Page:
Home / News / Government / First-Time Jobless Claims Make Surprise Increase
Print This Post Print This Post

First-Time Jobless Claims Make Surprise Increase

First-time claims for unemployment insurance rose for the third time in the last four weeks, increasing 10,000 to 354,000 for the week ending May 25, the ""Labor Department"":http://www.ows.doleta.gov/press/2013/053013.asp reported Thursday.


Economists expected initial claims to remain at 340,000 as originally reported for the week ended May 18. That report was revised up to 344,000.

The number of persons continuing to collect unemployment insurance for the week ending May 18, reported on a one week lag, also increased, rising 63,000 to 2,986,000. Continuing claims for the week ending May 11 were revised up to 2,923,000 from the originally reported 2,912,000.

The four-week moving average of initial claims rose 6,750 to 347,250--the third straight weekly increase. The four-week moving average of continuing claims fell 11,500 to 2,986,500, the lowest level since May 2008. Continuing claims have been affected by the ongoing federal budget sequester.

As a result of the sequestration cuts to unemployment programs (most of which kicked in at the end of March) the four-week moving average of continuing claims has fallen for six straight weeks, with an average drop of just over 17,000. The four-week moving average was 3,093,000 at the beginning of April.

Comparative and trend data for continuing claims are becoming increasingly less reliable as sequester cuts affect the numbers. Some states are reducing the number of weeks of payments, while others are cutting payments themselves.

Initial claims for the week ending May 25 were affected in part by low seasonal adjustment factors that inflate the raw data. Even on an unadjusted basis, claims rose by 13,653, suggesting employers are continuing to reduce payrolls despite what appears to be a recovery.

The reported increase followed on a report of improving consumer confidence, a survey usually affected by employment trends.


The confidence survey, though, was completed before the week covered by the unemployment claims data.

This week's data on initial claims will have no impact on the Employment Situation report for May to be released by the Bureau of Labor Statistics (BLS) on June 7. That report is based on employment and payrolls for the calendar week including the 12th day of the month. From mid-April to mid-May, first-time claims dropped 11,000, and the four-week moving average fell 21,500, suggesting layoffs will not be a drag on payroll numbers for May.

The Labor Department said the total number of people claiming benefits in all programs for the week ending May 11 was 4,578,592, a decrease of 166,659 from the previous week. There were 6,138,246 persons claiming benefits in all programs in the comparable week in 2012. Extended Benefits were not available in any state during the week ending May 11.

According to the BLS, 11,659,000 persons were officially considered unemployed in April, with 4.35 million ""long-term"" unemployed--that is, out of work for at least 27 weeks. Of those individuals counted as unemployed, 7.08 million were not receiving any form of government unemployment insurance for the week ending May 11, up from 6.91 million one week earlier.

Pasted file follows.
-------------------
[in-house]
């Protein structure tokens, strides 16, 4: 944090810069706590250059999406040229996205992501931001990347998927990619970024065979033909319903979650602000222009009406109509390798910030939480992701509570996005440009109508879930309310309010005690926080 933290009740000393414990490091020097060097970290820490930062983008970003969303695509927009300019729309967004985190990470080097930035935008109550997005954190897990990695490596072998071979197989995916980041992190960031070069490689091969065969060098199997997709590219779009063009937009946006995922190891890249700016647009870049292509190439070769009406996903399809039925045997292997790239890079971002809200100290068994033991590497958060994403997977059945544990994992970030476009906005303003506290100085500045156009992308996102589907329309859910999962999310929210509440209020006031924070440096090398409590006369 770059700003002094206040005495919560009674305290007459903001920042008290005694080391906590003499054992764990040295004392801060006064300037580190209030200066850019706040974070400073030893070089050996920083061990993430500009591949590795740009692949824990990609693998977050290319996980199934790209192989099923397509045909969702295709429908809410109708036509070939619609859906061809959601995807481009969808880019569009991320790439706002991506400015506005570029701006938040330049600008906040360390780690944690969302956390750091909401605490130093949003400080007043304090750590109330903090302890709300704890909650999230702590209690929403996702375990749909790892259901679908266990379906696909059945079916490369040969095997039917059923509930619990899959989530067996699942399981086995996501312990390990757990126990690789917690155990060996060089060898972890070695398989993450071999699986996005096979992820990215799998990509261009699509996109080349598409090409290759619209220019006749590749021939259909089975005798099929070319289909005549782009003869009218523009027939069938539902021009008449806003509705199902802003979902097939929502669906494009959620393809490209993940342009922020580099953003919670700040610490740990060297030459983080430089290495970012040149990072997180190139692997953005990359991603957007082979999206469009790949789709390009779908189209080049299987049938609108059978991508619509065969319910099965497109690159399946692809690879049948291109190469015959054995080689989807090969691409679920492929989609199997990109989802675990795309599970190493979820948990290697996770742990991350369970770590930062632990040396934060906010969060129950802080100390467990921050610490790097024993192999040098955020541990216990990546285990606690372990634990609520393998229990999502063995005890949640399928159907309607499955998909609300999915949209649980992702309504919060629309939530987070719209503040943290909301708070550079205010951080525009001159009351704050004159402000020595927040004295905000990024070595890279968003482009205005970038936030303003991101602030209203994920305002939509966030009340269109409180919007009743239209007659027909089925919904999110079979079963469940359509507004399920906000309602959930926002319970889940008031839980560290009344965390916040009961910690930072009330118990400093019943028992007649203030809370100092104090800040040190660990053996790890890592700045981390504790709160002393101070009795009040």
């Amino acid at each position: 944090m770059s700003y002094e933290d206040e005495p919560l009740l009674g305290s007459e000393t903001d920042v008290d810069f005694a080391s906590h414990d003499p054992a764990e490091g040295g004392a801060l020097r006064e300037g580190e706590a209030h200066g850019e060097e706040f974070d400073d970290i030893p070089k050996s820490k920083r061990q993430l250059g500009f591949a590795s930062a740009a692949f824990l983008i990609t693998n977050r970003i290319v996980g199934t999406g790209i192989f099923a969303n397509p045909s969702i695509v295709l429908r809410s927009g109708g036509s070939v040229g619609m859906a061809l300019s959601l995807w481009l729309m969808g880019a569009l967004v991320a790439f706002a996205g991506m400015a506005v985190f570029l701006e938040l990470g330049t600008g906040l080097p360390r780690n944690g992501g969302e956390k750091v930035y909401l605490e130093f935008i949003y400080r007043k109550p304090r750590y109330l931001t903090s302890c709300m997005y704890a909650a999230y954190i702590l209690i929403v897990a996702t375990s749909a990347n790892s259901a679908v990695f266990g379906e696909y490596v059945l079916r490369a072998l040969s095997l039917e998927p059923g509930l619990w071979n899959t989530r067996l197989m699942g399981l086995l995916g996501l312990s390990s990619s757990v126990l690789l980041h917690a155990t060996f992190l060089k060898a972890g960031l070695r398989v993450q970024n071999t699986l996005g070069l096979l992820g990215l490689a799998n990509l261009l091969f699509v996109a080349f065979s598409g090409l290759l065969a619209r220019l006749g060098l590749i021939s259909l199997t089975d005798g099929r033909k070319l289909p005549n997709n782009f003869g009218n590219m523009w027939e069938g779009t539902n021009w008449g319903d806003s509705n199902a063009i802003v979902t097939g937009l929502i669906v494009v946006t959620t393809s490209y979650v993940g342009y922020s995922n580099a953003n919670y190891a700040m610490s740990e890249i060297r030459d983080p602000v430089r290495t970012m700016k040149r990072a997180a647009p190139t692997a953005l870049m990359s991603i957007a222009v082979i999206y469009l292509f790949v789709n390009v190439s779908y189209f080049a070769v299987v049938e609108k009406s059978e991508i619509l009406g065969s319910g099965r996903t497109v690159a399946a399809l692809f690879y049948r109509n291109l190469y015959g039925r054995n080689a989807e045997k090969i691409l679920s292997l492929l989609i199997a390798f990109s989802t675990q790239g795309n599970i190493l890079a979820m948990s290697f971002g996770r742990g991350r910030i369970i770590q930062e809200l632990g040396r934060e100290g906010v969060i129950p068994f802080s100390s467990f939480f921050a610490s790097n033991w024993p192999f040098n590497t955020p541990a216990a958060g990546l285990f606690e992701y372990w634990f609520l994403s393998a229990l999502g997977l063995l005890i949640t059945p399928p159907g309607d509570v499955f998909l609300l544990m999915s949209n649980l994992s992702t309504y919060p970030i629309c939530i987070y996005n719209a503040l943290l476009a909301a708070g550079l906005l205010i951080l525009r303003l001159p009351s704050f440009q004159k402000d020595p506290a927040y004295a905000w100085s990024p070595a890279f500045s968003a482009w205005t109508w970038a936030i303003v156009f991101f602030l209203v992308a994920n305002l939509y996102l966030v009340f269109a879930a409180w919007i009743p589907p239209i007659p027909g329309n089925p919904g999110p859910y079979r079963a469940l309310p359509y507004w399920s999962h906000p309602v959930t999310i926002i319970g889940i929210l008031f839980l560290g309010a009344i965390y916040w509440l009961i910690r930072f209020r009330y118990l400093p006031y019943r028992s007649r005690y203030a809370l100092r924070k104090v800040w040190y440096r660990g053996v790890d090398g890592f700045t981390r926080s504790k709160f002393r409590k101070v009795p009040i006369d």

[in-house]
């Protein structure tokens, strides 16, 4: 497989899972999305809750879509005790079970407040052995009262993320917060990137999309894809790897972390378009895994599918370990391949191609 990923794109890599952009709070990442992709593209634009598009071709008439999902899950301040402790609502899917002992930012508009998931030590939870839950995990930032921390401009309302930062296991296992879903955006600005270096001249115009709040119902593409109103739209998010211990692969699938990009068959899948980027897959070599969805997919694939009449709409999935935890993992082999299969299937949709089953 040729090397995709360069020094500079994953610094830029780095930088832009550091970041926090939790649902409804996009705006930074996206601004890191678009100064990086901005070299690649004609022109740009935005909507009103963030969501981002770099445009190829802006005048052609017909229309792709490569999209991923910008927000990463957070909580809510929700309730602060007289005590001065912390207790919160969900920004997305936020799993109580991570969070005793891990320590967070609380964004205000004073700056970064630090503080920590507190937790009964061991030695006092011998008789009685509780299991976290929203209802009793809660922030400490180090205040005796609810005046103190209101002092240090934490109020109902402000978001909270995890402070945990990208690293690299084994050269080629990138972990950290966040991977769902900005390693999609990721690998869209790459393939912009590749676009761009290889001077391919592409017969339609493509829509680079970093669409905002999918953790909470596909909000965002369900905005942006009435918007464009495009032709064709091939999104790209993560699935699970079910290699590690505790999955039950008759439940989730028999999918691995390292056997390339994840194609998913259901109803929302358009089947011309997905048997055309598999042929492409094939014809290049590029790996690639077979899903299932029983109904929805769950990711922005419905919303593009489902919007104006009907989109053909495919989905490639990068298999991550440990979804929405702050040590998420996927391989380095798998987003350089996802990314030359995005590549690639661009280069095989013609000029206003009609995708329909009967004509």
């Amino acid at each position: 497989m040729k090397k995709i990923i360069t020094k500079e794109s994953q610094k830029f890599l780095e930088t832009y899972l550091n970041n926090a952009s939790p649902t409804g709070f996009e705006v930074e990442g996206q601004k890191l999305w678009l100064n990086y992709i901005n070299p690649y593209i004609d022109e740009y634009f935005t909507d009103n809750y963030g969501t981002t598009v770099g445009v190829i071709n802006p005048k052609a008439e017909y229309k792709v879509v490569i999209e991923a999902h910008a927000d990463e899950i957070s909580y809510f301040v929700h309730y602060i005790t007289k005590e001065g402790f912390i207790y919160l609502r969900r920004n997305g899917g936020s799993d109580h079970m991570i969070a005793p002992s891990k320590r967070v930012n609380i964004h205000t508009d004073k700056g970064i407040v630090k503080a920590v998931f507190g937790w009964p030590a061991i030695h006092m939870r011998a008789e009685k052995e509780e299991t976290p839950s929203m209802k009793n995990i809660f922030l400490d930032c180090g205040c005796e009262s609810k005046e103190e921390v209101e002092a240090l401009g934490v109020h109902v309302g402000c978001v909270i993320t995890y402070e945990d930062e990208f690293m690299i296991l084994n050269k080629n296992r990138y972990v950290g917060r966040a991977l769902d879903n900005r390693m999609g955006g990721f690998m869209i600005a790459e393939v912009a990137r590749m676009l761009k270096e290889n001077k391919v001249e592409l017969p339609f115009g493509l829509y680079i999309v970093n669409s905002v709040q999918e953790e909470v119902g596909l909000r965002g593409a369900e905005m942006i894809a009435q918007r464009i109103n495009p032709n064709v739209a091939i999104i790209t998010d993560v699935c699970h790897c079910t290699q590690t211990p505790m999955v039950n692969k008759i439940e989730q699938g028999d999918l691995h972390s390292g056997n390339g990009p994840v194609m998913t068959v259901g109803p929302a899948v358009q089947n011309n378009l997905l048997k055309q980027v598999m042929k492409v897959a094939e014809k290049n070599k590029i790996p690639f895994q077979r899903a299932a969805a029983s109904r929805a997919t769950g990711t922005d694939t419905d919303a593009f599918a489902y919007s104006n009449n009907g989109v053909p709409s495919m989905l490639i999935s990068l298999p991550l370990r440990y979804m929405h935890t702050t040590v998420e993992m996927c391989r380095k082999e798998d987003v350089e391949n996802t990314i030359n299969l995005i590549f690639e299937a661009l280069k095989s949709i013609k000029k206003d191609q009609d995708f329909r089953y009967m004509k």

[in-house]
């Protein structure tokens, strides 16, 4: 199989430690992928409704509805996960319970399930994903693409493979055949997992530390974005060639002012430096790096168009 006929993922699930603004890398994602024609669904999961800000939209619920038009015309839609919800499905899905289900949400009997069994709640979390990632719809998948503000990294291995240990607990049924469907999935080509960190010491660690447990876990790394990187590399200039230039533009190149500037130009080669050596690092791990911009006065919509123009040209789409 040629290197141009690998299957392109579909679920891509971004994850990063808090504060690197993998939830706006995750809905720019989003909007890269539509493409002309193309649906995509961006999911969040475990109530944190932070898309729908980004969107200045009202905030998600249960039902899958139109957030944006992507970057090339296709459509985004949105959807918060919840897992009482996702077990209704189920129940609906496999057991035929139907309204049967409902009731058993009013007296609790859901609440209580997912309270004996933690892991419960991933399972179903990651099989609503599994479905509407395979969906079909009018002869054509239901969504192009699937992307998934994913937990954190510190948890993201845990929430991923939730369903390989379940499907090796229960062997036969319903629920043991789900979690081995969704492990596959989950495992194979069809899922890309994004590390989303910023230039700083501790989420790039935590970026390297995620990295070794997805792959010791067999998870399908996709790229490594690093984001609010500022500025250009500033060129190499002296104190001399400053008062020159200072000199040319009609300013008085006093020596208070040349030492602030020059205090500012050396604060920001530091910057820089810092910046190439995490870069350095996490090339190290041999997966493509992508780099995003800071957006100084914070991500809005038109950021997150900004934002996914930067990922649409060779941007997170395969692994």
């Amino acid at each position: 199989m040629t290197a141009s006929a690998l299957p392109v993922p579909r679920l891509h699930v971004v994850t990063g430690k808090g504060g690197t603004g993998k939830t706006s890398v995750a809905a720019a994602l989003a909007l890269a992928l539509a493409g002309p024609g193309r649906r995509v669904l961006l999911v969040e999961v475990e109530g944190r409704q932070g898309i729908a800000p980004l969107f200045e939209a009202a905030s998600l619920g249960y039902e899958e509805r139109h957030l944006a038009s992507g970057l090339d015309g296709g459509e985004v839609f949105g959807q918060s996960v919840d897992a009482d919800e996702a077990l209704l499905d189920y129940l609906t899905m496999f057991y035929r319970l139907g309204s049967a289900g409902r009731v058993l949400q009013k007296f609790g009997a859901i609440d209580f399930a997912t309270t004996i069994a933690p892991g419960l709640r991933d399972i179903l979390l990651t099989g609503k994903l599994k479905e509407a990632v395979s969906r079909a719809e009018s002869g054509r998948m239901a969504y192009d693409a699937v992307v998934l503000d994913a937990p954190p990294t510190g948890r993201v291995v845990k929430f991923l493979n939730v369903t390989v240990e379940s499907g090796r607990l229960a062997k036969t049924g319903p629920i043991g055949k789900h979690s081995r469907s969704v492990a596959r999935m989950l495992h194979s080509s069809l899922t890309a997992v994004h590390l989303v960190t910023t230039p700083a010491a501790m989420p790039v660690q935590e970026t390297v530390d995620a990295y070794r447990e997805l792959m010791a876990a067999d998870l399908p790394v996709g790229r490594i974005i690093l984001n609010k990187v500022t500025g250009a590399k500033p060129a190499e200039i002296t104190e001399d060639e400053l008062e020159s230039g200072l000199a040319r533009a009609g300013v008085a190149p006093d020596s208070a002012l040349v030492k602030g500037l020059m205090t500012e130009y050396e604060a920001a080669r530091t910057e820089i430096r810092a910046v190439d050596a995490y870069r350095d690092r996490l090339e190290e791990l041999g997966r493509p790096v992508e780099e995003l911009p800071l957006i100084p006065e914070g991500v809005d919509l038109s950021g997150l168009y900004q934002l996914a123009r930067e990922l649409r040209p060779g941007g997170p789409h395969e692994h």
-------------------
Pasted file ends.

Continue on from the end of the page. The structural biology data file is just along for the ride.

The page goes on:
The Labor Department also said states reported 1,726,659 persons claiming EUC (Emergency Unemployment Compensation) benefits for the week ending May 11, a decrease of 50,027 from the prior week. There were 2,618,445 persons claiming EUC in the comparable week in 2012. EUC benefits this year are threatened by the federal budget sequester.

States continue to borrow from the federal government to cover shortfalls in those funds which will eventually have to be repaid--unless Congress intervenes--with higher assessments on employers. Since those assessments are a percentage of payrolls, they discourage employers from adding new workers. As of May 24, 22 states had borrowed a total of $21.2 billion. One week earlier, 22 states had an aggregate $21.4 billion in outstanding loans to cover shortfalls. Five states--California, Indiana, New York, North Carolina and Ohio--each owe more than $1 billion which may require higher unemployment premiums or special assessments on employers in those states.

According to the Labor Department detail, also reported on a one-week lag, the largest increases in initial claims for the week ending May 18 were in South Carolina (+1,263), Tennessee (+1,191), Missouri (+785), Michigan (+634), and Massachusetts (+610), while the largest decreases were in California (-16,334), Georgia (-1,802), Illinois (-1,198), Kentucky (-902), and Ohio (-623).

_Hear Mark Lieberman Friday on P.O.T.U.S. radio, Sirius-XM 124, at 6:20 a.m. Eastern._

About Author: Mark Lieberman

Mark Lieberman is the former Senior Economist at Fox Business Network. He is now Managing Director and Senior Economist at Economics Analytics Research. He can be heard each Friday on The Morning Briefing on POTUS on Sirius-XM Radio 124.

Check Also

HUD to Disburse $3.1B in Assistance Funds for Unhoused Peoples

The $3 billion in grants, awarded nationally, will fund over 7,000 projects. It represents the largest amount of annual federal funding provided through HUD’s Continuum of Care program in history.